Tuesday, April 08, 2008
First Time Heard: Working with Refugee Families
How can we translate traditional storytelling in today's context and strengthen the tremendous richness of cultures and identities? How can storytelling be used as a medium for advocacy in a multi-cultural society? All around us, culture is being rejected, in particular the culture of refugees and asylum seekers in the UK. Children of refugees are trying to be assimilated into the British culture and are rejecting the culture their family has come from. Refugee parents are now facing multiple difficulties and hidden traumas - being rejected from their own countries and being rejected by their own children. The power of storytelling to bridge the inter-generational and inter-faith culture is immense. The workshop was run by duo Sharon Jacksties and Sef Nakedborn, who work together as ‘Red Herring’ with refugee and immigrant communities. This workshop is informed by their latest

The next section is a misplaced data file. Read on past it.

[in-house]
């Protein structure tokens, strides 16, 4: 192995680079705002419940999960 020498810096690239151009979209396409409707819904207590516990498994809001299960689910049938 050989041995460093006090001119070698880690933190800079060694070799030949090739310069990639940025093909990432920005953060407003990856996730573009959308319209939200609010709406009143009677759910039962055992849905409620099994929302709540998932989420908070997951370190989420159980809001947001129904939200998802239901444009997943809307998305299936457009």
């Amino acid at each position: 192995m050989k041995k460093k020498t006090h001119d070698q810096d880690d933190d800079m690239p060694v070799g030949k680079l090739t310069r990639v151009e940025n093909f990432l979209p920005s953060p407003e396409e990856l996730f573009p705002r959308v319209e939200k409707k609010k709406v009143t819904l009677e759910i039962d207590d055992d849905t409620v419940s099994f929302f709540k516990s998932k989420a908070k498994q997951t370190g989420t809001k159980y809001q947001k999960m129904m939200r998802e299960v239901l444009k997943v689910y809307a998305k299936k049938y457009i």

project at Salusbury World Refugee Centre, an agency where they have been running storytelling residencies for the past 6 years. One young woman from Iran comments on the storytelling project: "For a time I lost hope, I didn't know who I was, how I was. Now I'm getting it back again through this storytelling project".